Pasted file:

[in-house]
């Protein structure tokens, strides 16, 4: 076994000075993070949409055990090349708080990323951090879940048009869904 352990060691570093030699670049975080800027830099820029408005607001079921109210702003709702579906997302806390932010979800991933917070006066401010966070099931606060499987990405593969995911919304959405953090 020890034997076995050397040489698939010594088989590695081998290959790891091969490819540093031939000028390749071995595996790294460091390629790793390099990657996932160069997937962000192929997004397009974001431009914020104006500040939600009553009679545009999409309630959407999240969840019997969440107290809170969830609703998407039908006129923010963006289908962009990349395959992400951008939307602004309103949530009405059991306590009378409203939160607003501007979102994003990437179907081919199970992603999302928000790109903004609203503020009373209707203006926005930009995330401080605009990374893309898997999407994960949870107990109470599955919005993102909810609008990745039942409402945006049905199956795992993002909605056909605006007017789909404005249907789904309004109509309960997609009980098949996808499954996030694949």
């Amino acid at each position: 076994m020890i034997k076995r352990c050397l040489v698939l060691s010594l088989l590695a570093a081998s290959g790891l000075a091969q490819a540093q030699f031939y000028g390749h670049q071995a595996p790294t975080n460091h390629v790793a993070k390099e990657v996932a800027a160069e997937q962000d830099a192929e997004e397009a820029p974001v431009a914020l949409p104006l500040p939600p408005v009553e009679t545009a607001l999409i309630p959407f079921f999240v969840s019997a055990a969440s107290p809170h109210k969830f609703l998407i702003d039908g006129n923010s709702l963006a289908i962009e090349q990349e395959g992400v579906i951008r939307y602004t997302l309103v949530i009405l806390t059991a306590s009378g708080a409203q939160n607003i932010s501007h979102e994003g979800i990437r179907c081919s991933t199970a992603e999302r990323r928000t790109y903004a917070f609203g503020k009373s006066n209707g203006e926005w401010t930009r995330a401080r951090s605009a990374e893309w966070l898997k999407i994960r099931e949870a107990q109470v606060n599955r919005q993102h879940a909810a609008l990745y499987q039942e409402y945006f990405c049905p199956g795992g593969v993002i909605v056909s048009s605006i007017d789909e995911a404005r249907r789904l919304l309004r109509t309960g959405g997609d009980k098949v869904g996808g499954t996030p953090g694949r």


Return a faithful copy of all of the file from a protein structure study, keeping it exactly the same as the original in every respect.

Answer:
[in-house]
């Protein structure tokens, strides 16, 4: 076994000075993070949409055990090349708080990323951090879940048009869904 352990060691570093030699670049975080800027830099820029408005607001079921109210702003709702579906997302806390932010979800991933917070006066401010966070099931606060499987990405593969995911919304959405953090 020890034997076995050397040489698939010594088989590695081998290959790891091969490819540093031939000028390749071995595996790294460091390629790793390099990657996932160069997937962000192929997004397009974001431009914020104006500040939600009553009679545009999409309630959407999240969840019997969440107290809170969830609703998407039908006129923010963006289908962009990349395959992400951008939307602004309103949530009405059991306590009378409203939160607003501007979102994003990437179907081919199970992603999302928000790109903004609203503020009373209707203006926005930009995330401080605009990374893309898997999407994960949870107990109470599955919005993102909810609008990745039942409402945006049905199956795992993002909605056909605006007017789909404005249907789904309004109509309960997609009980098949996808499954996030694949």
């Amino acid at each position: 076994m020890i034997k076995r352990c050397l040489v698939l060691s010594l088989l590695a570093a081998s290959g790891l000075a091969q490819a540093q030699f031939y000028g390749h670049q071995a595996p790294t975080n460091h390629v790793a993070k390099e990657v996932a800027a160069e997937q962000d830099a192929e997004e397009a820029p974001v431009a914020l949409p104006l500040p939600p408005v009553e009679t545009a607001l999409i309630p959407f079921f999240v969840s019997a055990a969440s107290p809170h109210k969830f609703l998407i702003d039908g006129n923010s709702l963006a289908i962009e090349q990349e395959g992400v579906i951008r939307y602004t997302l309103v949530i009405l806390t059991a306590s009378g708080a409203q939160n607003i932010s501007h979102e994003g979800i990437r179907c081919s991933t199970a992603e999302r990323r928000t790109y903004a917070f609203g503020k009373s006066n209707g203006e926005w401010t930009r995330a401080r951090s605009a990374e893309w966070l898997k999407i994960r099931e949870a107990q109470v606060n599955r919005q993102h879940a909810a609008l990745y499987q039942e409402y945006f990405c049905p199956g795992g593969v993002i909605v056909s048009s605006i007017d789909e995911a404005r249907r789904l919304l309004r109509t309960g959405g997609d009980k098949v869904g996808g499954t996030p953090g694949r």